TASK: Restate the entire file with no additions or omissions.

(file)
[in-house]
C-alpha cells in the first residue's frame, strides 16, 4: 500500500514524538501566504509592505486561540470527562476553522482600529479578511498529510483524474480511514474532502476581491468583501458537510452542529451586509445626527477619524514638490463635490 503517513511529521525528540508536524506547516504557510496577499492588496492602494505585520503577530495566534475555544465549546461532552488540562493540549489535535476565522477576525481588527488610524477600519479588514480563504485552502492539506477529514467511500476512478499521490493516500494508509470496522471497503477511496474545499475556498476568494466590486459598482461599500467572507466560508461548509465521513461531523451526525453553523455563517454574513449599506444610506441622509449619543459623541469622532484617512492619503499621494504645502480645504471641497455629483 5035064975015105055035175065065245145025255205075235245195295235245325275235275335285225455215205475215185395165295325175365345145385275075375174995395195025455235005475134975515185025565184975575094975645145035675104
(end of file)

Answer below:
[in-house]
C-alpha cells in the first residue's frame, strides 16, 4: 500500500514524538501566504509592505486561540470527562476553522482600529479578511498529510483524474480511514474532502476581491468583501458537510452542529451586509445626527477619524514638490463635490 503517513511529521525528540508536524506547516504557510496577499492588496492602494505585520503577530495566534475555544465549546461532552488540562493540549489535535476565522477576525481588527488610524477600519479588514480563504485552502492539506477529514467511500476512478499521490493516500494508509470496522471497503477511496474545499475556498476568494466590486459598482461599500467572507466560508461548509465521513461531523451526525453553523455563517454574513449599506444610506441622509449619543459623541469622532484617512492619503499621494504645502480645504471641497455629483 5035064975015105055035175065065245145025255205075235245195295235245325275235275335285225455215205475215185395165295325175365345145385275075375174995395195025455235005475134975515185025565184975575094975645145035675104